If Pakistan hopes to make meaningful progress on building up much-needed foreign exchange reserves, opting for an export promotion strategy is not enough. Our agriculture fields will have to become radically more productive to be ready for import substitution, at least in crops, where Pakistan has favourable agro-climatic conditions as well as a comparative advantage. One case in point is garlic — an important marketable condiment.

Pakistan’s local production of garlic meets only two-thirds of its domestic needs. For that reason, Pakistan imported 61,688 tonnes of garlic worth $68.7 million (Rs11 billion) in 2021, whereas the import value was even higher in 2020, standing at $102m, according to International Trade Centre data.

Surprisingly, due to conducive agro-climatic conditions, Pakistan’s yield (tonnes per acre) is higher than that of India and Bangladesh, the second and third world’s largest garlic producers, respectively. Additionally, Pakistan’s farm-gate prices remain far lower than import parity prices. Even with the current production cost and yield, farmers consider it more remunerative vis-à-vis other crops, grown during November-March.

Therefore, the country has good potential for expanding its garlic production to achieve self-sufficiency through progressive import substitution, provided that farmers are facilitated to overcome the challenges they face. For such a large import substitution of a high-value crop, the government has two strategic choices, though these are not mutually exclusive and can be pursued in parallel.

Despite having a yield higher than that of India and Bangladesh, the second and third largest producers in the world, Pakistan is yet to be self-sufficient in garlic production

First, increasing garlic output through expansion of garlic crop area — extensification approach. Garlic is cultivated on 13,347 hectares, primarily in Punjab and Khyber Pakhtunkhwa, with a production volume of 127,463 tonnes (2020-2021). With a current yield of 9.55 tonnes per hectare, Pakistan only needs an additional 6,460 hectares to bridge the current demand gap. This target is achievable as there are at least 15 districts in Pakistan where garlic is cultivated on a significant area.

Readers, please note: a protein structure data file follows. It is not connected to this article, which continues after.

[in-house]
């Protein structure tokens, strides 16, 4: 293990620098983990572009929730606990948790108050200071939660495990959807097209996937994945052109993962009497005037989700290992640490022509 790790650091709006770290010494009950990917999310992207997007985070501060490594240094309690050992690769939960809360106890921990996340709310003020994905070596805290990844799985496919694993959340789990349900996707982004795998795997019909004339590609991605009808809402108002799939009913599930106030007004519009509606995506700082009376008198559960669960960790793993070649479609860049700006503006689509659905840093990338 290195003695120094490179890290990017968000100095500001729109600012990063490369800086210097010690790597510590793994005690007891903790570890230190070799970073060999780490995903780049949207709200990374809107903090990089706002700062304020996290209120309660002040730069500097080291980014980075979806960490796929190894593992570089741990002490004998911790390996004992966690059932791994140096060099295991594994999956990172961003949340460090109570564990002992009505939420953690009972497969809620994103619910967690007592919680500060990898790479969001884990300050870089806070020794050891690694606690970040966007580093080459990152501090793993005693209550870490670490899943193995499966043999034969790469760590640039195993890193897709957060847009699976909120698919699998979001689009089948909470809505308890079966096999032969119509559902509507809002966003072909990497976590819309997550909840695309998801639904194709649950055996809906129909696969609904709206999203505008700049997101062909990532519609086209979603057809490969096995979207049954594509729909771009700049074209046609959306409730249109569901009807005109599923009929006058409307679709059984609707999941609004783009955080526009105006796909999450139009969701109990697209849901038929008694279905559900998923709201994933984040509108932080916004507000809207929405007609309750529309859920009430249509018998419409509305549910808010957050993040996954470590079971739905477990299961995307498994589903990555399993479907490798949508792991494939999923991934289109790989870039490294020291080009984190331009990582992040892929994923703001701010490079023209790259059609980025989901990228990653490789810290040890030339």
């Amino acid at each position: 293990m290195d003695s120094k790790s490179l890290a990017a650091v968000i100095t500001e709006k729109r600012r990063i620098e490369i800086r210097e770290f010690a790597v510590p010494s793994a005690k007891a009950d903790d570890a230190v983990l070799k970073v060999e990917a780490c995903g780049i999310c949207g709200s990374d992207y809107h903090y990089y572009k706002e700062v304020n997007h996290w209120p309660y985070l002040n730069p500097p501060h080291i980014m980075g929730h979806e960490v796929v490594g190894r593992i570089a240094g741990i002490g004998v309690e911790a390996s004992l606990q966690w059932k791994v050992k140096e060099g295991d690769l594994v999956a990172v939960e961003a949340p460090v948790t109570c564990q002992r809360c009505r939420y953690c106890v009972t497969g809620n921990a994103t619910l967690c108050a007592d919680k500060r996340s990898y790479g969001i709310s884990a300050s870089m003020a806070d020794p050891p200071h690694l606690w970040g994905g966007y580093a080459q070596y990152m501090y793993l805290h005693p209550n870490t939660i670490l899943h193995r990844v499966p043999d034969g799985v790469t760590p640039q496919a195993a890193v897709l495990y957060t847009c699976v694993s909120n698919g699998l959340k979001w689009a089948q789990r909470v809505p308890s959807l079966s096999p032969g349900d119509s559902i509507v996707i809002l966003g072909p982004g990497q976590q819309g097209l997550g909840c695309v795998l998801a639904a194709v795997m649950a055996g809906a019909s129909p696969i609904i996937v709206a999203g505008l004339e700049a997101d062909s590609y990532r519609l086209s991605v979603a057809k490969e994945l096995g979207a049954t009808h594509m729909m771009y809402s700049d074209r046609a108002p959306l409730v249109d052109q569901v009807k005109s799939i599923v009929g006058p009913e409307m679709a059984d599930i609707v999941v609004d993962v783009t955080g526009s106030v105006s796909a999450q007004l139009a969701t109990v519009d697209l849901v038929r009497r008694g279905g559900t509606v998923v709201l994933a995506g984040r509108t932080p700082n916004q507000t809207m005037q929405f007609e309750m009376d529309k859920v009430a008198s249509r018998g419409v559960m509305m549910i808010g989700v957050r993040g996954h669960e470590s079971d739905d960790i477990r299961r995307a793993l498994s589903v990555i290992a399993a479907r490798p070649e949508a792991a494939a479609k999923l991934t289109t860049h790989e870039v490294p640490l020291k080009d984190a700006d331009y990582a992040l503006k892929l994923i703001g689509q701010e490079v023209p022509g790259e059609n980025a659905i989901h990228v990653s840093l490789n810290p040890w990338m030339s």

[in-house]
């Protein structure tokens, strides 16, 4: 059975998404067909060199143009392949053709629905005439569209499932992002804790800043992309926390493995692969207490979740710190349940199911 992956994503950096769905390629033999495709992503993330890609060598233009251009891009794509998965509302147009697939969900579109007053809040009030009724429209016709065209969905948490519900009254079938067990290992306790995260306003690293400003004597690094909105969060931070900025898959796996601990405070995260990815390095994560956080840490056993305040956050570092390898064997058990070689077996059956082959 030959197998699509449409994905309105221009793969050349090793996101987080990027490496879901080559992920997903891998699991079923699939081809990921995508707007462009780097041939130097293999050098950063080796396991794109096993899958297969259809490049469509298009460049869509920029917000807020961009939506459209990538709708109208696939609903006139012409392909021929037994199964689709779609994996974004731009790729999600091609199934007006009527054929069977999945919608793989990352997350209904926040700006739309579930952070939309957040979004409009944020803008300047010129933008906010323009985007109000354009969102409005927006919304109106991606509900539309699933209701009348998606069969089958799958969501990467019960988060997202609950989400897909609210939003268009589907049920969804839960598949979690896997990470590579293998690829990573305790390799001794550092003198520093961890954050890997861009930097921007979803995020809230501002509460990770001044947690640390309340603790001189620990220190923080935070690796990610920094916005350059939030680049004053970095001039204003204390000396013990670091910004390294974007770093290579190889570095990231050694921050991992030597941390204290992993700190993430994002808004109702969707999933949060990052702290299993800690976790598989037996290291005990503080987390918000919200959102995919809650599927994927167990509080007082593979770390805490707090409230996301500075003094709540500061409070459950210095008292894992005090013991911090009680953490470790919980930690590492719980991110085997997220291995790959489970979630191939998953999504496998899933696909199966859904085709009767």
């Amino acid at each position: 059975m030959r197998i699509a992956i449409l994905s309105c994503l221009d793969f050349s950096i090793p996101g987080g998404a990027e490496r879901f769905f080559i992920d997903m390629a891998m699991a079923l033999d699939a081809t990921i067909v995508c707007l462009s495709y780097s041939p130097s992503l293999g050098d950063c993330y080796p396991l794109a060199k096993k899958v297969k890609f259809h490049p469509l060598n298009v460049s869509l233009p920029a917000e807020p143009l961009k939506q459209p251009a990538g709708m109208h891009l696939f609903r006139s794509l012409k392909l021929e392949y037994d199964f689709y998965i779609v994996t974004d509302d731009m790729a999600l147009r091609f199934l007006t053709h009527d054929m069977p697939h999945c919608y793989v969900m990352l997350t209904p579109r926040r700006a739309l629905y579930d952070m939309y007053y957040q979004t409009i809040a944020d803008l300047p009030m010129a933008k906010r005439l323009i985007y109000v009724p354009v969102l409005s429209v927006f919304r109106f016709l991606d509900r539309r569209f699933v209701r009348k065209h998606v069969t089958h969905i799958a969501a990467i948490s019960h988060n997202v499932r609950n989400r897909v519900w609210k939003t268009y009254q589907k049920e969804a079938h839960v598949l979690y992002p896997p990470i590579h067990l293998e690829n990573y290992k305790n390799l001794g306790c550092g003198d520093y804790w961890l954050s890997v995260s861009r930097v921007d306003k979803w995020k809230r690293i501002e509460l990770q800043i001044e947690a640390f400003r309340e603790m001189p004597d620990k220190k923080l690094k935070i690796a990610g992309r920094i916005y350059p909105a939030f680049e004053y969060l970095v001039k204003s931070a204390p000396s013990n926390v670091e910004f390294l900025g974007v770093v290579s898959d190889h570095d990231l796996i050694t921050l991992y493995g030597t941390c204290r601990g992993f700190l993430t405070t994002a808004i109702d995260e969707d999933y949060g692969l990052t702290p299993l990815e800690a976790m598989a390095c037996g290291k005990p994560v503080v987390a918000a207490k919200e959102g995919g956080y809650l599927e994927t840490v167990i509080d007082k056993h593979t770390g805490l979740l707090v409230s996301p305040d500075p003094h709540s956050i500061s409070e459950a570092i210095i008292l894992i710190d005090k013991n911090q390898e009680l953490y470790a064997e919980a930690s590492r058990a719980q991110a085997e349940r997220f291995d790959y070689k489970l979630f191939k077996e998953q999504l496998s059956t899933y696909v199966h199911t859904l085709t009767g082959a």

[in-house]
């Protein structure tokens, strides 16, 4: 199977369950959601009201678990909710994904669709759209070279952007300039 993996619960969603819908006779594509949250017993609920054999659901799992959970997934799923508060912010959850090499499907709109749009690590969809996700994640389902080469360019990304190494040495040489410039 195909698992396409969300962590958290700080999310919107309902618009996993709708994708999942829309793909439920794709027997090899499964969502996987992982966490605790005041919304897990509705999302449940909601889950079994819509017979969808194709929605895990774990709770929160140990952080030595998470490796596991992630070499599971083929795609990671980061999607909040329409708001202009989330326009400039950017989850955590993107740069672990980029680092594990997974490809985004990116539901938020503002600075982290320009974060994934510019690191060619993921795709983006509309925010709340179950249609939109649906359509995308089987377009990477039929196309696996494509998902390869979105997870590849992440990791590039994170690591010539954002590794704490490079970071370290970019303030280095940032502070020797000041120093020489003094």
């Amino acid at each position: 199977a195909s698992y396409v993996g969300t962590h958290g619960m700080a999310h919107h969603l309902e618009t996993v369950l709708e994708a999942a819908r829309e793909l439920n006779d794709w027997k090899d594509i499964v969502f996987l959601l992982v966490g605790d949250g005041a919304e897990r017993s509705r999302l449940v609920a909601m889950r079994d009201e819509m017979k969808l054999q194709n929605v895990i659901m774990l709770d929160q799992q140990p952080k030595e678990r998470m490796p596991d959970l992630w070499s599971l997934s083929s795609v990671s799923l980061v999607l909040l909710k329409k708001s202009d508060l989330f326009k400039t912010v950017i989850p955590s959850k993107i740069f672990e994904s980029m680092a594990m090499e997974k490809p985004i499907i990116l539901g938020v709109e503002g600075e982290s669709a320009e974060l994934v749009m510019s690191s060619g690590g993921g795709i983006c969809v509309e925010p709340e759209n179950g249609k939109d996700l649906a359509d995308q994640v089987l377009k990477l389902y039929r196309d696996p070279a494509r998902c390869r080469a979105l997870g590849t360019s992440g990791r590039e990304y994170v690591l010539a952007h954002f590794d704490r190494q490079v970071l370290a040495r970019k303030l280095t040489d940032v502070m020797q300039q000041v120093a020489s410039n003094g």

Seed (cloves of garlic) is a major cost element, comprising over 70 per cent of the total cost, and therefore serves as a primary barrier to entry for smallholders. However, seed-related support is required just once, as farmers use their home-grown seed for the next crop. Since the government is currently facing financial challenges, a far better option is to provide interest-free loans to potential garlic farmers. Fertiliser is the second major cost element, which can also be made part of such a loan.

Garlic planting and harvesting have traditionally been labour-intensive. Labour availability at affordable rates has been a major limiting factor in the expansion of crop area. However, mechanisation with locally manufactured tractor-driven garlic planters and diggers (harvesters) — recently introduced in the local market — will hopefully prove to be a major enabling factor for an increase in area.

Second, increasing garlic production through yield improvement (intensification approach) is another option. China’s yield is currently 25 tonnes per hectare in comparison to Pakistan’s 9.5 tonnes per hectare. If Pakistan has to rely only on this option then it needs to increase its yield by at least 50pc (up to 14 tonnes per hectare) to offset current imports.

But, intensification based on using the right agricultural inputs and improved farming practices can increase yield to a certain level. Beyond this, the use of high-yielding varieties is a must.

Four years ago, the National Agriculture Research Center developed a new garlic variety: NARC G-1. There is immense media hype regarding its yield potential, which is claimed to be at 25-30 tonnes per hectare. Such higher potential, which can transform the entire garlic sector of Pakistan, has already attracted the attention of thousands of prospective farmers. However, the variety is still in the seed multiplication phase and has not hit the retail market. Therefore, its commercial success is yet to be proven.

Undeniably, an increase in production demands investment in storage facilities. Unlike the potato sector, where private sector has invested billions of rupees in the last two decades for setting up cold storages, garlic sector still lacks such specialised facilities, which are very common in several countries and help stabilise the supply and prices throughout the year.

Initially, setting up a few cold storage facilities in collaboration with the private sector and international development agencies can help establish a proof of concept. This will definitely decrease technical and operational risks perceived by potential investors.

The central question is how to engage farmers to increase garlic area or/and enhance crop productivity, using targeted interventions. One of the most successful tools is the cluster-based approach, as adopted by several countries to boost the production of various crops.

Although a lot of efforts have been made in Pakistan to develop industrial and small and medium enterprise clusters, production clusters in the agriculture sector have received little attention, despite the fact that relatively less time, effort and investment are required here to achieve tangible results.

Khalid Wattoo is a farmer and a development professional Rahema Hasan is a political economist and graduate of the London School of Economics and Political Science

Published in Dawn, The Business and Finance Weekly, November 28th, 2022

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